Scientists Turn to Alameda’s Saildrone
This week is World Oceans Week. One of our friends shared this story on social media, and we could not resist passing it along. Here’s a tale where yesterday’s science fiction is today’s science fact, with a group of San Francisco Bay Area tech innovators leading the way.
The eastern Bering Sea is home to vast schools of pollock, the largest commercial fishery in the US by volume, and worth around $1.4 billion. Every year, scientists from the Alaska Fisheries Science Center use research vessels and chartered fishing boats to perform scientific, fisheries-independent surveys, so that they can set quotas for this important industry.
This spring, as the COVID-19 pandemic descended worldwide, it became clear that ship-based surveys would need to be canceled. Instead, the biologists at NOAA Fisheries turned to Saildrone, a group on the leading edge of autonomous, sail-powered robotics.
“Extraordinary times require extraordinary measures,” said project lead Alex De Robertis. “We knew there was a possibility that surveys may be canceled this year, so we worked on a contingency plan to collect some data just in case. We were able to capitalize on our previous experience working closely with Saildrone and NOAA Research’s Pacific Marine Environmental Laboratory (PMEL) to get things off the ground quickly.”
Nine days later, in an impressive display of rapid execution, a fleet of three 23-ft robotic keelboats was launched from Saildrone’s Alameda base. They are on a six-week, autonomous voyage to the eastern Bering Sea, armed with twin-beam CHIRP (Compressed High Intensity Radar Pulse) scanning sonar, powered by solar panels and propelled by 15-ft-tall wingsails.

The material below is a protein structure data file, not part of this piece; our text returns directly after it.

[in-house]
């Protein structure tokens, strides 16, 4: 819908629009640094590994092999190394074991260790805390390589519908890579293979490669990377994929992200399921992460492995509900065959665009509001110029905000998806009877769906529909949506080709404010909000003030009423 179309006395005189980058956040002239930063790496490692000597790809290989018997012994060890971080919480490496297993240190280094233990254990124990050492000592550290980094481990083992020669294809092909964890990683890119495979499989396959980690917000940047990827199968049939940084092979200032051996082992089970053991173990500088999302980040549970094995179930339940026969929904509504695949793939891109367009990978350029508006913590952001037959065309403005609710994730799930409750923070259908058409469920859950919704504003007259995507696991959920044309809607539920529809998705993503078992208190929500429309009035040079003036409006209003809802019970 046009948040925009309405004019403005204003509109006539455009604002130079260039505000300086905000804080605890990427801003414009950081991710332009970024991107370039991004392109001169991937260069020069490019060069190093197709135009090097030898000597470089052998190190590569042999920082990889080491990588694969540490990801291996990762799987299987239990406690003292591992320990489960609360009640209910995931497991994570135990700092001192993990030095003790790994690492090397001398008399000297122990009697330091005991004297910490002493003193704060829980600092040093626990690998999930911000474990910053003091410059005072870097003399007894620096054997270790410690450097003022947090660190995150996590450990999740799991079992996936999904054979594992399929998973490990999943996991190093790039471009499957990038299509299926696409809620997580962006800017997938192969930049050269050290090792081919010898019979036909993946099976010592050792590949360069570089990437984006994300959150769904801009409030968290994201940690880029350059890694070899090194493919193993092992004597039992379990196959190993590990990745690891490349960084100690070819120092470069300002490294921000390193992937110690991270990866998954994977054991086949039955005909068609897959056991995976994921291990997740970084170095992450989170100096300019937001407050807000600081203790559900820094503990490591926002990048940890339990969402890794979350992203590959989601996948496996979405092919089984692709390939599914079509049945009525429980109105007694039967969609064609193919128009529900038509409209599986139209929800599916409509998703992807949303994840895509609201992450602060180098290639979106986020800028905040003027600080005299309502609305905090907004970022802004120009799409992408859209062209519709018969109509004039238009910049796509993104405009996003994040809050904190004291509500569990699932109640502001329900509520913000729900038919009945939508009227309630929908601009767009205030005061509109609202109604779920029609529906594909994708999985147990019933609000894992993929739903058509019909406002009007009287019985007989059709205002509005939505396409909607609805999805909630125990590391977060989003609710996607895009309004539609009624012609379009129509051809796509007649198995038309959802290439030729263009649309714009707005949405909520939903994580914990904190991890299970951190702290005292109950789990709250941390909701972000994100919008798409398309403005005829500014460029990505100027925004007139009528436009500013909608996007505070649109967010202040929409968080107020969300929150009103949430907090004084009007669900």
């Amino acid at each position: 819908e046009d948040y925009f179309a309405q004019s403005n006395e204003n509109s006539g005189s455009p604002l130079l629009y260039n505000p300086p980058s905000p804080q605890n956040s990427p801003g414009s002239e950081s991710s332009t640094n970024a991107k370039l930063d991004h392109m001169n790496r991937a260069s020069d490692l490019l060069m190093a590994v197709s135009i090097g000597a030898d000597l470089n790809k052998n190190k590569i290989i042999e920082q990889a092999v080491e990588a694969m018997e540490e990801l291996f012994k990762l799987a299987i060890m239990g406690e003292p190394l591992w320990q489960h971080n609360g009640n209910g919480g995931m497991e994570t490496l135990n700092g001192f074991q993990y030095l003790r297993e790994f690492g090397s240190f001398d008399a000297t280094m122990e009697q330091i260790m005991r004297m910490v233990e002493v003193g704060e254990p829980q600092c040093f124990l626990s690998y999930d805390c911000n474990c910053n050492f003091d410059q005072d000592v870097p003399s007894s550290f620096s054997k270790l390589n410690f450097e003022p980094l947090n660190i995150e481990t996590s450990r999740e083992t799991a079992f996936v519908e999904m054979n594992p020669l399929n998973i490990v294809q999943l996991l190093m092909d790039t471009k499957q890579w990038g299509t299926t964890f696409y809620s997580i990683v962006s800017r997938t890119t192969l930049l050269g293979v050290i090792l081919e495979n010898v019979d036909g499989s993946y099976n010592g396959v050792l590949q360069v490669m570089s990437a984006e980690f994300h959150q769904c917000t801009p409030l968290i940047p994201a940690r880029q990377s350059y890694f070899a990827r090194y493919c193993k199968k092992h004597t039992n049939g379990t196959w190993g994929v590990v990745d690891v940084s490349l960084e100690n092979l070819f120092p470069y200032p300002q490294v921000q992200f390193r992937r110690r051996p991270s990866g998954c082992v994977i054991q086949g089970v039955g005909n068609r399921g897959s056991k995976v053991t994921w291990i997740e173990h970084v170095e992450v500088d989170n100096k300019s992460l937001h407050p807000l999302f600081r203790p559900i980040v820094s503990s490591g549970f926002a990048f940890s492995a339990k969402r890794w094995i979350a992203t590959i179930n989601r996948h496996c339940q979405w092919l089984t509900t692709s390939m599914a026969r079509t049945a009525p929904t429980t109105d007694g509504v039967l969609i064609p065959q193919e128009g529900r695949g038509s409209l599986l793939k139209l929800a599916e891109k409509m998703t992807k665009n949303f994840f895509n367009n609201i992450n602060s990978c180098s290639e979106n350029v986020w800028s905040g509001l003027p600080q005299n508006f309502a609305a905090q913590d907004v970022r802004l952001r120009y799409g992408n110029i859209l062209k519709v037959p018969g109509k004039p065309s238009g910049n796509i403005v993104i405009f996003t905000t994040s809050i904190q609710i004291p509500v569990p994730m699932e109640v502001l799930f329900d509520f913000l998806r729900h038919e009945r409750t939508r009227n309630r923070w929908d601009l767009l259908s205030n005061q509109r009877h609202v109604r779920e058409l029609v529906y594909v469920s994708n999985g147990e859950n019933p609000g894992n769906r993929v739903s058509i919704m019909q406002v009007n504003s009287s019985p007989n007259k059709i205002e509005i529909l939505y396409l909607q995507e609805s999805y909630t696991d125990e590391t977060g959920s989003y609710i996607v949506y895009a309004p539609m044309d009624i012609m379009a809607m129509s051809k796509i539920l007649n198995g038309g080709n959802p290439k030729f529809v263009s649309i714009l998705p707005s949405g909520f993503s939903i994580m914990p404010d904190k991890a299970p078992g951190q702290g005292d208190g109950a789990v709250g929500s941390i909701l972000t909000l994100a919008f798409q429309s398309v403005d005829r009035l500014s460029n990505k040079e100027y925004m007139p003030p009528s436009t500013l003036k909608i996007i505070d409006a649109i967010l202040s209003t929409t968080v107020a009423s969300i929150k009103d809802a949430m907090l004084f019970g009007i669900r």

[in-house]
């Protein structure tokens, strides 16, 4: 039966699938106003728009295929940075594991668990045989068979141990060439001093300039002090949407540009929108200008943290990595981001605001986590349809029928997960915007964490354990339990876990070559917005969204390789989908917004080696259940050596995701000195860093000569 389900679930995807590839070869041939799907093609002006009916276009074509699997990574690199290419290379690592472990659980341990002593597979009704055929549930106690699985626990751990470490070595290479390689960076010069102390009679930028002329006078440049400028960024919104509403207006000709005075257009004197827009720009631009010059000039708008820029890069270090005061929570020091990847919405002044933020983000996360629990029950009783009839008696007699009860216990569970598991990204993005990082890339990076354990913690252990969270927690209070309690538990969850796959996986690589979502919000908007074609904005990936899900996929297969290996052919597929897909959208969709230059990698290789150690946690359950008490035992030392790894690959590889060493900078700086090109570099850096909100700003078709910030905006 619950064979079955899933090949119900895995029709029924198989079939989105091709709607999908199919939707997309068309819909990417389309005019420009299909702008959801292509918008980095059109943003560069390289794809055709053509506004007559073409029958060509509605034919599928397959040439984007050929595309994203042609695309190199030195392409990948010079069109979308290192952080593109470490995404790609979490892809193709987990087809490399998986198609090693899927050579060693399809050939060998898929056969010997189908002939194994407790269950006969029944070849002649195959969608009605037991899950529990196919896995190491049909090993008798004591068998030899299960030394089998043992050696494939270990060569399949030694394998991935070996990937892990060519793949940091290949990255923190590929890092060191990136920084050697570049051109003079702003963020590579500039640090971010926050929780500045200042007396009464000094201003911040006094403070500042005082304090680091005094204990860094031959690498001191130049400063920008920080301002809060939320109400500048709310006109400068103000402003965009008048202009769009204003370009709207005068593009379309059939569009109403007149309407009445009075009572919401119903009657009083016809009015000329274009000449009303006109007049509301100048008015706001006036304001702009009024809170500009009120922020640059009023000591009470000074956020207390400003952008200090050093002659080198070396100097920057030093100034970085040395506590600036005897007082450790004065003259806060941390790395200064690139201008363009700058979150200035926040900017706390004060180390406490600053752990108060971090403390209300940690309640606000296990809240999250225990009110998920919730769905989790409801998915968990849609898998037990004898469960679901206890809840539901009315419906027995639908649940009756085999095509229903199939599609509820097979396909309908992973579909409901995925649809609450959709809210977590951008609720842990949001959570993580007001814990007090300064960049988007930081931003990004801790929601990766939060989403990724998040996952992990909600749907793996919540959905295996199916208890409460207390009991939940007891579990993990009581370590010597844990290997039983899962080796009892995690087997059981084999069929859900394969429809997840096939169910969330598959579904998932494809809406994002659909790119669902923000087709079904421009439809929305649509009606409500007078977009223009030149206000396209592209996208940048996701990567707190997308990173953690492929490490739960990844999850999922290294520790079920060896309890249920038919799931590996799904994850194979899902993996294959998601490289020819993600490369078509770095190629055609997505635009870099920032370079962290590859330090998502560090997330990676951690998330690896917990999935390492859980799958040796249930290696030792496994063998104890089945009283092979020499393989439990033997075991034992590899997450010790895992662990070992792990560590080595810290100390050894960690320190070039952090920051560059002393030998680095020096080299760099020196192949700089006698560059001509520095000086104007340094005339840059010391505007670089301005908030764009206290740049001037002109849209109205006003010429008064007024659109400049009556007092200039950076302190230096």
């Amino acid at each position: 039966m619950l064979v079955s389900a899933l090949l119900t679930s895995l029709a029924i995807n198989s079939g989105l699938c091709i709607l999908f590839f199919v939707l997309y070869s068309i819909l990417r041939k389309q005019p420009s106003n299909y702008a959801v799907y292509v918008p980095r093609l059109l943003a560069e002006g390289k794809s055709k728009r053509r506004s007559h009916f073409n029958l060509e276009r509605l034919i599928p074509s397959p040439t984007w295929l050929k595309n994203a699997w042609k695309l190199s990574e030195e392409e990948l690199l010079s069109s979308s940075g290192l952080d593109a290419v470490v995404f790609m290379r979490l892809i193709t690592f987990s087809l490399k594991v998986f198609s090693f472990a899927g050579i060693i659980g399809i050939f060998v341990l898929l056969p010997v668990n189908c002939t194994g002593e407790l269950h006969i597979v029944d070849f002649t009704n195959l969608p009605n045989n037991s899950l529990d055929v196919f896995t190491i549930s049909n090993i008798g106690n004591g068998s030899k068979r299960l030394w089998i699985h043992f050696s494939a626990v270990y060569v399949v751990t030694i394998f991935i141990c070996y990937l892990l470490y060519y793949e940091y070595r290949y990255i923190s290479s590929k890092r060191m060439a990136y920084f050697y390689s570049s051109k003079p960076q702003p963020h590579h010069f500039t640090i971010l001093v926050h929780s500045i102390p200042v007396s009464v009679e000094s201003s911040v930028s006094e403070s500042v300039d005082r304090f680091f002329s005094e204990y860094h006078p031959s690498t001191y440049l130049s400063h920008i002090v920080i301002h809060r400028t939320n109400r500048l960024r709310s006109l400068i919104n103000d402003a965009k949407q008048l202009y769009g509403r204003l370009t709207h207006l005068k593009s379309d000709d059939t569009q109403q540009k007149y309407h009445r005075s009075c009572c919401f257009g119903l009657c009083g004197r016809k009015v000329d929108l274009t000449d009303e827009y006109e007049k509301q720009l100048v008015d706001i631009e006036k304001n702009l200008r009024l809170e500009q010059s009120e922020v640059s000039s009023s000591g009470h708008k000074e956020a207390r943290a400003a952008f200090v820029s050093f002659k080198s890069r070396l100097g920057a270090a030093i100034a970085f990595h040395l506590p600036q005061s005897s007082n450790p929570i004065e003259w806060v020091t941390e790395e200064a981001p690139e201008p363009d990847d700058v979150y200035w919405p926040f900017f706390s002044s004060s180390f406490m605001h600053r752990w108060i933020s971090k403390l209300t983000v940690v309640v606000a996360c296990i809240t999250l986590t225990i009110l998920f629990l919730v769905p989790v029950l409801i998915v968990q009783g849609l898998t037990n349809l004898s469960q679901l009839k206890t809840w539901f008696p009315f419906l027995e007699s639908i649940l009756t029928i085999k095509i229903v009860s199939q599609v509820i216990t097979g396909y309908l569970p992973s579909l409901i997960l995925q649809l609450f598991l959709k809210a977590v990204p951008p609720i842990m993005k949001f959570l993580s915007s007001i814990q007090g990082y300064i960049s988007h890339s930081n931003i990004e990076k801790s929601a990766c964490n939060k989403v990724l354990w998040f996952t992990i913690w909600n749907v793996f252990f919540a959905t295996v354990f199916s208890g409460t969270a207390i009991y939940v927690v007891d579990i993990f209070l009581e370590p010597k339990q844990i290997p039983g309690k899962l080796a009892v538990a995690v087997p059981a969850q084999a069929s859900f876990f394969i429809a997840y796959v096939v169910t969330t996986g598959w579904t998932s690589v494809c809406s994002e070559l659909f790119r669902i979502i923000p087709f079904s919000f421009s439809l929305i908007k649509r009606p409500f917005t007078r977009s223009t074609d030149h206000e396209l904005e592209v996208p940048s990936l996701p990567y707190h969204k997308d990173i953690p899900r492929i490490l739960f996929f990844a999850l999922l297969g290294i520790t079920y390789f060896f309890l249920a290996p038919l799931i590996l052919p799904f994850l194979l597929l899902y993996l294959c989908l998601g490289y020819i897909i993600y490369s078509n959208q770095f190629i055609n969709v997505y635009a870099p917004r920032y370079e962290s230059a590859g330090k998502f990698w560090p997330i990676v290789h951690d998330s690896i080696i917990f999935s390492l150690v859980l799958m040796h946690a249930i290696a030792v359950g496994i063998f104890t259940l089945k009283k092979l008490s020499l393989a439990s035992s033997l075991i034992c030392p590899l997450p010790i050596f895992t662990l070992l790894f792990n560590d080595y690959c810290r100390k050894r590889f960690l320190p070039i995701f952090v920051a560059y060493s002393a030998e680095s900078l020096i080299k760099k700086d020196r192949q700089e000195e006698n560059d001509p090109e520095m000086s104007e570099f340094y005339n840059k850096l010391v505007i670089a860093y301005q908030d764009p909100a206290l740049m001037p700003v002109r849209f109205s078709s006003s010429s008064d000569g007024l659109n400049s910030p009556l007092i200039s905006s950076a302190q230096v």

“Saildrones are designed to be deployed from any dock, sail to any location in the ocean, and complete their data-gathering missions without putting humans at risk. This makes Saildrone technology ideally suited to these tough times,” Saildrone CEO Richard Jenkins told NOAA. “We’re proud to be able to contribute to this important mission.”
In any normal year, teams of scientists would spend weeks together in close quarters onboard their research ships, collecting specimens in their nets so they could gauge weight, length, health and sex of the fish. They would combine this hands-on data collection with images from their scanning sonar to assess the state of the fishing stock. But this is not any normal year.
Instead, three Saildrones are en route at about three and a half to five knots, expected to reach the fishing grounds in early July for a 60-day survey. They’ll cover about the same area as the human-operated survey vessels, working a pattern like the one you see below. The sonar is similar tech to what our bass-boat-loving friends use on the Delta, a scientific version called the Simrad EK80. Its CHIRP draws very low power, while pulling precise and detailed images out of the water column.
All of this just amazes us! We remember when a sonar drew large amounts of amperage and blasted out kilowatts of power, to produce grainy and difficult-to-understand images. The current technology is so energy-efficient that these robotic sailboats, powered by solar and batteries alone, can autonomously roam for up to 12 months. Top speed is listed at eight knots. Saildrones upload data four times per hour to their satellite constellation, with instruments measuring meteorologic and oceanographic conditions.
Here at Latitude 38 we go where the wind blows, but nowadays we don’t need people onboard to do it. We’ll close with a selfie from another drone that’s currently hard at work, the Curiosity Rover. It’s been exploring Earth’s neighbor since 2011, for 2787 “sols” on the mission clock. This inspires us and gives us hope on a Monday.